Friday, August 10, 2012
I'm bacccccccccck . . .
Today is the eve of August the Eleventh, and I'm bacccccccck, as promised (on 7.30.12), from my mini "hiatus" from blogger, after spending time to be with my sister during her much welcomed annual visit.
Prior to my sister's arrival — as I was composing my entry on 7.30.12 (which discussed the loss I was feeling over my absent cardinal) — my intent was to have today's post be a return to another loss in my urban garden. This loss being the death of my very sweet Japanese Larch (Larix Kaempferi) who lived in a lovely bowl (pictured above) before succumbing to the awful heat wave and periods of drought we've had in NYC this summer.
My Japanese Larch (Larix Kaempferi)'s life in my urban garden was cut short by Mama Nature, and I recall the date that this larch first arrived, a day that prompted me to remove a metal "SODAS" sign in my garden, as indeed there is "no billboard as lovely as a tree," which I discussed in an entry here on blogger in the spring of 2011, and, if you want to, you may refer to it by clicking here.
I am still at a loss for words about my Japanese Larch (Larix Kaempferi)'s death, especially since she was so understanding about the loss of another larch in my garden, a larch she never met, a larch known as my beloved Karmatsu, who was discuused here on blogger in 2010!
In any event, my Japanese Larch (Larix Kaempferi)'s meaning in my life and in my garden, goes beyond what I am up to stating in today's entry; however, since I have created a pictorial virtual story about her, I will post it, but not just yet (please bear with me and stay tuned).
What I will say today about my Japanese Larch (Larix Kaempferi) has to do with her container. Her empty container is not unlike the empty space in a medicine cabinet, which was in the bathroom of the house my sister and I lived in when I was a child; so please let me digress:
Once upon a time, in the 1960's, my family took a vacation to visit my father's sister in California. The onset of our trip was exciting for me, I'd never met my artist aunt or been on an airplane, and I envisioned California as a place I'd fill my autograph book with the signatures of movie and television stars!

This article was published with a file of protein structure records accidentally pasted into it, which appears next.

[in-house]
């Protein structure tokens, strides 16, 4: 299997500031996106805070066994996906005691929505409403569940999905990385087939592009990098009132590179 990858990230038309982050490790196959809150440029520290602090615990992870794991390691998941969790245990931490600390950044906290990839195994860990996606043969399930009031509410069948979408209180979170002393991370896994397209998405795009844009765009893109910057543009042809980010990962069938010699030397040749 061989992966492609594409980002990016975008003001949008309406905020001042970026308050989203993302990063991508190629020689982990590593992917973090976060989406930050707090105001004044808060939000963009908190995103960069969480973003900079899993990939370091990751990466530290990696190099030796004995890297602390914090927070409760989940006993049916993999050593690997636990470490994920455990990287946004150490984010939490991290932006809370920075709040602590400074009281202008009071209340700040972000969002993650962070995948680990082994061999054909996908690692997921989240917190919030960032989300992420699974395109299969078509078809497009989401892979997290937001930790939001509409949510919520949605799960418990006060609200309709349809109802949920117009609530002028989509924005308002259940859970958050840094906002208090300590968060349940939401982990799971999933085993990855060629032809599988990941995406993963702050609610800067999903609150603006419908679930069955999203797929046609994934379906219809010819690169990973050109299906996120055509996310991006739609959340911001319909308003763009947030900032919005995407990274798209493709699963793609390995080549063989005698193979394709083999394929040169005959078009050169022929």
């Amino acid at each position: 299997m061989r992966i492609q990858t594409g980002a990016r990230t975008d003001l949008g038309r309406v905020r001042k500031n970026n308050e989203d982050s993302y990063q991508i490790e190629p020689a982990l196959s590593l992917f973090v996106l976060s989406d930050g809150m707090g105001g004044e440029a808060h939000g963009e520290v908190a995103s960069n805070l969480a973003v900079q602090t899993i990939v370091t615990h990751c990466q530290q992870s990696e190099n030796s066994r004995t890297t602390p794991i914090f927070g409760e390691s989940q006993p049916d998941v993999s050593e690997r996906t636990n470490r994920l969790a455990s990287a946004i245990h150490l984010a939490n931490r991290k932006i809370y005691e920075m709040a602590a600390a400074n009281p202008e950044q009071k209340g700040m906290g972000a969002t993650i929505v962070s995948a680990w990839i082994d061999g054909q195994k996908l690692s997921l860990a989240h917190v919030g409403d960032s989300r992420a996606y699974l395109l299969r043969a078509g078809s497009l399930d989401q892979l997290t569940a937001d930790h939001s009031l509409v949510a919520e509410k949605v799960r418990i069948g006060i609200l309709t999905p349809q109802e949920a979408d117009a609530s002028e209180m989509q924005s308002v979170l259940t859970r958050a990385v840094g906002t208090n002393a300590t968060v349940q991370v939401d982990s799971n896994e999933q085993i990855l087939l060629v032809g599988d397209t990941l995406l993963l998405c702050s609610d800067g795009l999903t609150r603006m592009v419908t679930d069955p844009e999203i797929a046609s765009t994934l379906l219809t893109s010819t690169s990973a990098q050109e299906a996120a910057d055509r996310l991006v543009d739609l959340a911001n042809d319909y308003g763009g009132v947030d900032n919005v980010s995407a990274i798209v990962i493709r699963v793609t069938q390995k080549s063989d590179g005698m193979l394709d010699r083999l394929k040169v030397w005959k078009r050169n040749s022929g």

We arrived during the week that the Watts Riots (which occurred forty-seven years ago tomorrow from August 11th to August 15th in 1965) would ultimately take place, and while police officers roamed the streets in the areas where we were staying, shouting on mega-phones, "Do not go out of your house tonight!," we did go out of the house: to a rodeo; to a baseball ball game; and to separate the family; for my parents had their own "riot," causing my mother to insist I go with her to a motel, while my sister stayed at my aunt's house with my father. It was agony for me as I did not want my father to think I was taking sides. (He came to the motel room where we were staying, pounding on the door, calling out for reconciliation, but she would not allow me to answer it, hence I thought he would believe that I did not welcome him.)
I returned from the "vacation," with an empty heart and an empty autograph book; and a heavy feeing that if I had said or done something differently, my parents would have stayed together! However, my father moved out of the house soon after our trip, and my childhood diary entry saw it like this: "When we return to Illinois, Dad moves his things out of the house.The front closet has an empty space in it where Dad’s coats used to hang.There is a space in the medicine cabinet where Dad’s Old Spice after shave had always been placed. Now, even the smell of that is gone."
During my sister's very recent visit (or any of her visits for that matter), we did not discuss this painful incident; and folks I know (particularly my bike captain), often wonder why my sister and I do not spend our time talking about the past in an attempt to gain perspective. The fact is when she comes to see me, we just focus on what we are doing and what we are seeing at a given time.
I suppose I should apply this "practice" to the things which live in my garden and enjoy my moments with them instead of mourning any losses, but with my Japanese Larch (Larix Kaempferi), my feeling is very similar to the feeling I had with my father's leaving, the "if I only I had done X, Y, Z; this would not have happened" syndrome.
While my cognizant side knows I can't suck humidity out of the air, lower or raise the temperature of weather, start or stop rain, I still have a tendency to blame myself when things die in my garden, much as I did blame myself as a child for my father's leaving.
Perhaps, this entry is a little "TMI," especially since these blogger pages are rarely dedicated to personal experiences. Be that as it may, this is one of the stories that the loss of my Japanese Larch (Larix Kaempferi) has prompted me to share; the other a virtual pictorial one will be posted next week.
Meanwhile, dear reader, how do you cope with your garden losses or any other loss for that matter?